Of course for developers Epic offers a bigger cut of the revenue compared to Valve. So it seems to be a win for developers. Right now developers want to be on the Epic store because it’s a way to stand out. Currently there is hardly any competition for the players’ attention on there. But that will change and their library will grow. So in the long run a new store makes publishing harder. On which platform do you want to come out? Which ones are worth the extra work? It will be very interesting to see the first case studies and developer feedback on that.
The last store I want to mention is Microsoft’s own Windows store. Phil Spencer said this year that he will take on a bigger leadership role and improve the Microsoft store. I’ve mentioned in a previous episode that with bringing game pass to PC, Microsoft has a good chance to become a more important storefront on the PC as well and become the first real Netflix of games. Of course this can only work if they also put as much effort into their user experience, which is something that Phil Spencer seems to make a priority now.
Phil Spencer also brings me to the next topic: game streaming. It still hasn’t really landed in a big way but 2018 certainly was the year it became a major talking point and more than ever it looks like there will be no way around it in the future. Microsoft has talked about Project xCloud which in connection with Game Pass could really be the first proper Netflix for games, in the sense that you can start a game on your console and continue it on another device, exactly where you left off.
Ubisoft’s CEO Yves Guillemot said in June that streaming will be the next big thing in gaming technology, of course knowing very well that they would bring Assassin’s Creed to Google’s Project Stream later in 2018. It makes sense that Google would want in on that market as it has the resources and it’s already in the business of selling content. Similar tech companies could join them, like Amazon or Facebook. Microsoft might be a step ahead in terms of content. Not just because it already has established relationships with many developers and publishers, but I think they also saw the need for a lot of niche content, just like Netflix produces now. I think that may have been what triggered their studio shopping spree last year. At least to some extent.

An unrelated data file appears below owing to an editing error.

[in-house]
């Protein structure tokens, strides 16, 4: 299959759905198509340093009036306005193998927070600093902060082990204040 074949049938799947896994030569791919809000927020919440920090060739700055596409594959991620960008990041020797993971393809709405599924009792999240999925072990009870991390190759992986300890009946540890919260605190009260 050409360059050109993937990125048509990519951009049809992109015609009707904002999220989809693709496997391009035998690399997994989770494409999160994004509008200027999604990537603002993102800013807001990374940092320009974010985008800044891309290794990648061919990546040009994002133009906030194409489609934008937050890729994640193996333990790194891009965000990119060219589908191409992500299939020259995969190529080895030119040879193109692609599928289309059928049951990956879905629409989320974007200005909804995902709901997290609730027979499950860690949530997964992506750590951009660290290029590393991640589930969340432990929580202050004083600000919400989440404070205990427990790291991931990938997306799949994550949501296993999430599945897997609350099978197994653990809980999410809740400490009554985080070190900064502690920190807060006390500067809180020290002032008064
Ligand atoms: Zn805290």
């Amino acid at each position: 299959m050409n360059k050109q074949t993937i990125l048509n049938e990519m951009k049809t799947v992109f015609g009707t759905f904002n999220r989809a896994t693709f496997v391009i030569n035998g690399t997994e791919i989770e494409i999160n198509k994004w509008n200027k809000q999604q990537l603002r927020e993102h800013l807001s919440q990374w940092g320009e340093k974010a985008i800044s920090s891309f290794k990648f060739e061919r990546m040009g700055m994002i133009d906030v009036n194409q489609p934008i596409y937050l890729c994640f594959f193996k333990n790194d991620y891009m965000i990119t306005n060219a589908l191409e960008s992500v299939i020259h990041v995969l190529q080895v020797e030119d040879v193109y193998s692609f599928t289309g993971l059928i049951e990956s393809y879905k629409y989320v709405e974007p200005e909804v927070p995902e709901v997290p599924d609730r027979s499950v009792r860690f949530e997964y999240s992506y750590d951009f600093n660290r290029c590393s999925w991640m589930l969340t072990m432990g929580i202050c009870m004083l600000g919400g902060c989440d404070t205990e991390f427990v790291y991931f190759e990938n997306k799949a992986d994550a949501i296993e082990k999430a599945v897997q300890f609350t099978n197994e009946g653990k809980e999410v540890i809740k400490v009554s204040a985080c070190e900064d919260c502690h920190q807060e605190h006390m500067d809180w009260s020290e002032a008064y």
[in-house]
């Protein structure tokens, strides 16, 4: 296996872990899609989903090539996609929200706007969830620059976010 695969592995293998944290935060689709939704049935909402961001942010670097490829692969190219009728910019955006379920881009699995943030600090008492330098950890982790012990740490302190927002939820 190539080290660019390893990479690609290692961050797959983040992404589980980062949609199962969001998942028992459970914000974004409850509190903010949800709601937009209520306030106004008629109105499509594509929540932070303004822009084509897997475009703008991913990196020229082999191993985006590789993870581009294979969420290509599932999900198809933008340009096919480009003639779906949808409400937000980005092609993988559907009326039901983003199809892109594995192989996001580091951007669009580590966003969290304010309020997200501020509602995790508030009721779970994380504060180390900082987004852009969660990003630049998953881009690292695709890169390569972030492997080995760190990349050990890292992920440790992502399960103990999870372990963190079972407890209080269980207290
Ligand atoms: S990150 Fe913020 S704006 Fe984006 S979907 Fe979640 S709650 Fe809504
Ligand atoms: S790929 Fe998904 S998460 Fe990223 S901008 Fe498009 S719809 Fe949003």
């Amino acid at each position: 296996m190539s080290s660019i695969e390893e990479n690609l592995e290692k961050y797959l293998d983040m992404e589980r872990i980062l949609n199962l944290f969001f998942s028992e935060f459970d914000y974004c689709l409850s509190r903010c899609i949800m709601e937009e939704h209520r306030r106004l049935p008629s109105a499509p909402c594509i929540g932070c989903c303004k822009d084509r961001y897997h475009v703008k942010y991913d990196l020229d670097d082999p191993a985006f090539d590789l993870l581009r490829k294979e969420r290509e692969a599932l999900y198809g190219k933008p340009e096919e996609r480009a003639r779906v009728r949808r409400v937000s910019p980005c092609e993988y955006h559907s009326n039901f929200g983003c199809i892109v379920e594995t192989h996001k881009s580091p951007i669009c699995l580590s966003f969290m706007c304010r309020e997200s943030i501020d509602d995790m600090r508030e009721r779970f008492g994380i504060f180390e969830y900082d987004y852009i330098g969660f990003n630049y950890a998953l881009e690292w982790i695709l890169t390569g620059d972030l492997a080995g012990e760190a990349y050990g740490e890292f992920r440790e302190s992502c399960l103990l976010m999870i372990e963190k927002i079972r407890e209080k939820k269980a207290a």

Sony is the only big player who already has a functioning streaming service. They actually did a lot of stuff early on, like including PlayStation Now with their TVs, that the market wasn’t quite ready for. To me it seems that they are waiting a bit on what the others are doing, before making any more big moves on that front.
Guillemot said that the next console generation could be the last one and I tend to agree with him. Right now bandwidth restrictions mean that the hardcore gamer still wants the dedicated hardware to get the best 4k fidelity. But I think the streaming services want to go after a wider audience. Mobile gamers, younger gamers who grew up with content being readily available anytime, anywhere. And at the end of the next generation technology will be caught up and even the old-school gamers are ready to switch. They will be used to the convenience and the difference in latency and image quality becomes negligible.